Dictionary of National Biography, 1885-1900/Slaughter, Stephen

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SLAUGHTER, STEPHEN (d. 1765), portrait-painter, was a native of Ireland, and worked there for a time, subsequently coming to London, where he took a good position in the profession. He succeeded the younger Walton as keeper and surveyor of the king's pictures, and held that post until his death, which took place at Kensington on 15 May 1765. Slaughter's works are fairly well painted, with a good deal of colour in the faces and heavy shadows. His portrait of Sir Hans Sloane (1736), formerly in the British Museum, is now in the National Portrait Gallery; those of the Hon. John and Lady Georgiana Spencer (1737) are at Blenheim; and that of John Hoadly, archbishop of Armagh (1744), is in the National Gallery of Ireland, which also possesses his group of five members of the Hell-Fire Club. Of Slaughter's portraits of Nathaniel Kane, lord mayor of Dublin in 1734, and General Richard St. George, mezzotints by J. Brooks and M. Ford were published in Dublin. Slaughter executed in chiaroscuro in 1733 an imitation of a pen drawing by Parmigiano, then in the possession of Dr. Hickman.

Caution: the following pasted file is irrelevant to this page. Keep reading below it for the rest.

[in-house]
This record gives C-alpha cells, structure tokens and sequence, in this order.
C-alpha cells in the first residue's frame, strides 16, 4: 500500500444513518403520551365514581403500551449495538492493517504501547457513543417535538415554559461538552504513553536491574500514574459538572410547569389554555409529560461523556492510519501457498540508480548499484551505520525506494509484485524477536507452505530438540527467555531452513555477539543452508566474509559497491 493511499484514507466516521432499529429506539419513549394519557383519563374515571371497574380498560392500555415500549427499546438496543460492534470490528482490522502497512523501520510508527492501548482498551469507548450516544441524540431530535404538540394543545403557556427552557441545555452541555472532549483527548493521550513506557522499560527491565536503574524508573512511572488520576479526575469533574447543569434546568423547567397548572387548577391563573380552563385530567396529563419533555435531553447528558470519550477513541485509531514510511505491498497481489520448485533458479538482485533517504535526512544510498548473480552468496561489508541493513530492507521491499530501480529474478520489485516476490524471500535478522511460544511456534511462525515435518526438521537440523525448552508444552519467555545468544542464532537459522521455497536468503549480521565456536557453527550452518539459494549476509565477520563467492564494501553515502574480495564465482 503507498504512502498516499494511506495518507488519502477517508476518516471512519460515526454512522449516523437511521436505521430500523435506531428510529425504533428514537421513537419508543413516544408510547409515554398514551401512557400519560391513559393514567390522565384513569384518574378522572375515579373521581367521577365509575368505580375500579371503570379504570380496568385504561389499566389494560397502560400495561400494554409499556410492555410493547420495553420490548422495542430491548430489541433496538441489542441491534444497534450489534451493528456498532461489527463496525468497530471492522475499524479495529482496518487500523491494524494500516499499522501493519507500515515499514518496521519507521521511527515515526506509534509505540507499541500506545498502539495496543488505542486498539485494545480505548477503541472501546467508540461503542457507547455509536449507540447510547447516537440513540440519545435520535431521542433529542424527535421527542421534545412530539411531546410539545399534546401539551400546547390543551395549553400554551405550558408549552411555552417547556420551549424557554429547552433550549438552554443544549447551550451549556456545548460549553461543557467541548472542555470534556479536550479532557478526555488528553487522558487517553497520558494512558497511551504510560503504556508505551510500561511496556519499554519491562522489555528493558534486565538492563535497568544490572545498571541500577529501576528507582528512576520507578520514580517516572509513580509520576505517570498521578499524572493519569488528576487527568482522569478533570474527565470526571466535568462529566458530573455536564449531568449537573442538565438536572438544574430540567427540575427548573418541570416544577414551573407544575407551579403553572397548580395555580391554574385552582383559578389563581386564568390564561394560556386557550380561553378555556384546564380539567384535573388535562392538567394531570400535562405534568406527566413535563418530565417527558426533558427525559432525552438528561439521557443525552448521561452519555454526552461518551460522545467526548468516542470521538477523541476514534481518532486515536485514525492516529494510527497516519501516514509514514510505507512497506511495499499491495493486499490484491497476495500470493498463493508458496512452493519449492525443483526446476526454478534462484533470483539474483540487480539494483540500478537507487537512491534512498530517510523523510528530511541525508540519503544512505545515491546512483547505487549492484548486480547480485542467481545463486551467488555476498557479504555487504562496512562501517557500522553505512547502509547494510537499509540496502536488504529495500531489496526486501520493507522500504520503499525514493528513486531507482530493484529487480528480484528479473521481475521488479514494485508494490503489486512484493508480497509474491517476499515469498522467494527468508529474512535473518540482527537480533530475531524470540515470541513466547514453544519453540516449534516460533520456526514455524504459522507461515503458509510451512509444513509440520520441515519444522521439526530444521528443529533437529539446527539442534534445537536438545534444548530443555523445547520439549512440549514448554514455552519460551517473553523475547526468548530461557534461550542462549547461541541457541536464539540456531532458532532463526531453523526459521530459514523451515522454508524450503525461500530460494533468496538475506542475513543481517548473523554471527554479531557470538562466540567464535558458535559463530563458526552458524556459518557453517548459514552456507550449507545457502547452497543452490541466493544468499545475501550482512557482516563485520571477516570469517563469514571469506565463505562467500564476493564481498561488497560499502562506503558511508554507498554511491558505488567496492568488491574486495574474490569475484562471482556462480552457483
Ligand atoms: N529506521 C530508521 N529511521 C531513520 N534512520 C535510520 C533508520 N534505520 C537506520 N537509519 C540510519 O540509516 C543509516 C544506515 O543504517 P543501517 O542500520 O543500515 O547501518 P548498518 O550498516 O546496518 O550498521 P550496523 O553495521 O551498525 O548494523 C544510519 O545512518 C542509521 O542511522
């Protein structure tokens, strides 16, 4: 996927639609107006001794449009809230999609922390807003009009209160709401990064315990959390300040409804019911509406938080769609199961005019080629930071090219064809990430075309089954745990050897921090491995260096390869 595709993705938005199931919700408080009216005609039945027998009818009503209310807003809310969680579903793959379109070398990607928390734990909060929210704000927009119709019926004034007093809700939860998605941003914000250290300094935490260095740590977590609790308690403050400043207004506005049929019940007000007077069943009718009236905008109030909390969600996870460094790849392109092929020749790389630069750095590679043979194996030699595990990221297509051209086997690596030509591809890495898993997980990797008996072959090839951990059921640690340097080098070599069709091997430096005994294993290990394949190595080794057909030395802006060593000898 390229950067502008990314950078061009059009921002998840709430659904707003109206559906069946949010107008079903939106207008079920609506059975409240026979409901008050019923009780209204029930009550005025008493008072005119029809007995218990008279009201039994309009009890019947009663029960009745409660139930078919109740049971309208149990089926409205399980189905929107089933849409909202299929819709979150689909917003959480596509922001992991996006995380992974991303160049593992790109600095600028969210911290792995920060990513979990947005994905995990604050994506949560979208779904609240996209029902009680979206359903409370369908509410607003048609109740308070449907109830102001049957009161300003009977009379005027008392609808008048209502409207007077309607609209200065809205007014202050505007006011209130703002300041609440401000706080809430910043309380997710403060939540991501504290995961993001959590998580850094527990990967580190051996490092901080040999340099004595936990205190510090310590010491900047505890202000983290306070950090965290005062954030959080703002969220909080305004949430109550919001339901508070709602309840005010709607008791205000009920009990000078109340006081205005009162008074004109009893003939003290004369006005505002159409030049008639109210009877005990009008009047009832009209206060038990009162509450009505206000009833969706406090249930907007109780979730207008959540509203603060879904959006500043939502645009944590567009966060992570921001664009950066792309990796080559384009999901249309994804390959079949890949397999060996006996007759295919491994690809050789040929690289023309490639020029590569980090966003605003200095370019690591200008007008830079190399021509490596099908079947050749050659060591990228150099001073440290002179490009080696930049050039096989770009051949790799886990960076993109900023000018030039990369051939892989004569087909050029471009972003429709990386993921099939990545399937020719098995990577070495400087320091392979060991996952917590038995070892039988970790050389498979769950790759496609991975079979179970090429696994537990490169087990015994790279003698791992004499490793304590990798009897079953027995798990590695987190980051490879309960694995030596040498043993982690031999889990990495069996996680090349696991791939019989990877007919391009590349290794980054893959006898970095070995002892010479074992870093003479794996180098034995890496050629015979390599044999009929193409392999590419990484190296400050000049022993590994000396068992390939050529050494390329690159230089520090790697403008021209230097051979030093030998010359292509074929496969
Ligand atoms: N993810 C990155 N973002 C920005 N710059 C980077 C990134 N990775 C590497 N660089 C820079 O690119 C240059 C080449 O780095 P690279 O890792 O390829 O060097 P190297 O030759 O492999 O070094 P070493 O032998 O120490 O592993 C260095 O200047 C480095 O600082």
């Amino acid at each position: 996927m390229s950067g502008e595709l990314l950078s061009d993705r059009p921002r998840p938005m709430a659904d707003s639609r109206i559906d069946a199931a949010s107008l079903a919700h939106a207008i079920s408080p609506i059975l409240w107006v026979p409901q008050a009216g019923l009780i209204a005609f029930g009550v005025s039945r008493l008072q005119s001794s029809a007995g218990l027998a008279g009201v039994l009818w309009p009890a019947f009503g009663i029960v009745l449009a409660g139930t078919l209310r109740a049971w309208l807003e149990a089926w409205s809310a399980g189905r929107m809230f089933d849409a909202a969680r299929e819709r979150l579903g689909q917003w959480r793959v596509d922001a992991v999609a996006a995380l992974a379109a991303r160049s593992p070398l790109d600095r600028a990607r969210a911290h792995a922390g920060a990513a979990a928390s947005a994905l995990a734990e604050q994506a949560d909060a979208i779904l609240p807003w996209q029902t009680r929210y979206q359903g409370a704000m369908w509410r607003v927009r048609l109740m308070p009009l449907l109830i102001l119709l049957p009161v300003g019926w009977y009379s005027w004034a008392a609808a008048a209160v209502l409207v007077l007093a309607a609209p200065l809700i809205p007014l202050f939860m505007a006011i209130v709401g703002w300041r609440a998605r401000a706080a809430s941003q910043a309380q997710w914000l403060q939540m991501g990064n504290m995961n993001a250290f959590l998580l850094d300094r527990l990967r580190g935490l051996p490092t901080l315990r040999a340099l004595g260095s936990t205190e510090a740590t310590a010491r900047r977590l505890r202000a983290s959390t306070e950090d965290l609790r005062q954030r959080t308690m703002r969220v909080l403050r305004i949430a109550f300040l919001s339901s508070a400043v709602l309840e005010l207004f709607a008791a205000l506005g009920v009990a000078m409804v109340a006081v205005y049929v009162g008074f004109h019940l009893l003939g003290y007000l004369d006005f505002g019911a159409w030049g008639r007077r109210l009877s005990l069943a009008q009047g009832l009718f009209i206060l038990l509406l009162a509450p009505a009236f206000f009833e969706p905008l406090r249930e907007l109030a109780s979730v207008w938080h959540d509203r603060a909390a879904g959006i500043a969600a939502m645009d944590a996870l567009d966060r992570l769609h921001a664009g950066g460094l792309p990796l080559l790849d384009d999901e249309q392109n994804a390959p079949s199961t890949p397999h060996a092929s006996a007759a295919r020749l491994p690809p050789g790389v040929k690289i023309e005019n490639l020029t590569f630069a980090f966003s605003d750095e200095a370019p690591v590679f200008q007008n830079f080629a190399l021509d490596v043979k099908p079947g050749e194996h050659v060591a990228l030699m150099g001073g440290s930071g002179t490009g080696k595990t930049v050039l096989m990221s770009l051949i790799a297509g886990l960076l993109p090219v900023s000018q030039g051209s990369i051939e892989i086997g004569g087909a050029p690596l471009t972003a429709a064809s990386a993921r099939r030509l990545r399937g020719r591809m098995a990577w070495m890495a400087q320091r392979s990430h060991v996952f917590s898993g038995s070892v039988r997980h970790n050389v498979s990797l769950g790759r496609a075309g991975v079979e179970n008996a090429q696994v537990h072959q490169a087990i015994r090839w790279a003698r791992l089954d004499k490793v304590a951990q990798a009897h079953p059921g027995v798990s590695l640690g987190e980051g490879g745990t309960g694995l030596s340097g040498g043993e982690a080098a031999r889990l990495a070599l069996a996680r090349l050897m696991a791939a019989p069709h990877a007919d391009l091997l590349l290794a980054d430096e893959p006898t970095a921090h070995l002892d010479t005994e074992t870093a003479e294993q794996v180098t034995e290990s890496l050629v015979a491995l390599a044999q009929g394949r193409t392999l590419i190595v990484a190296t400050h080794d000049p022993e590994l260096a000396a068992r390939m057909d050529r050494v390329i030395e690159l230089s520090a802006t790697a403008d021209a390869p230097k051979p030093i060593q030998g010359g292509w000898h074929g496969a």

[Walpole's Anecdotes of Painting (Dallaway and Wornum); Redgrave's Dict. of Artists; Cat. of National Gallery of Ireland.]

F. M. O'D.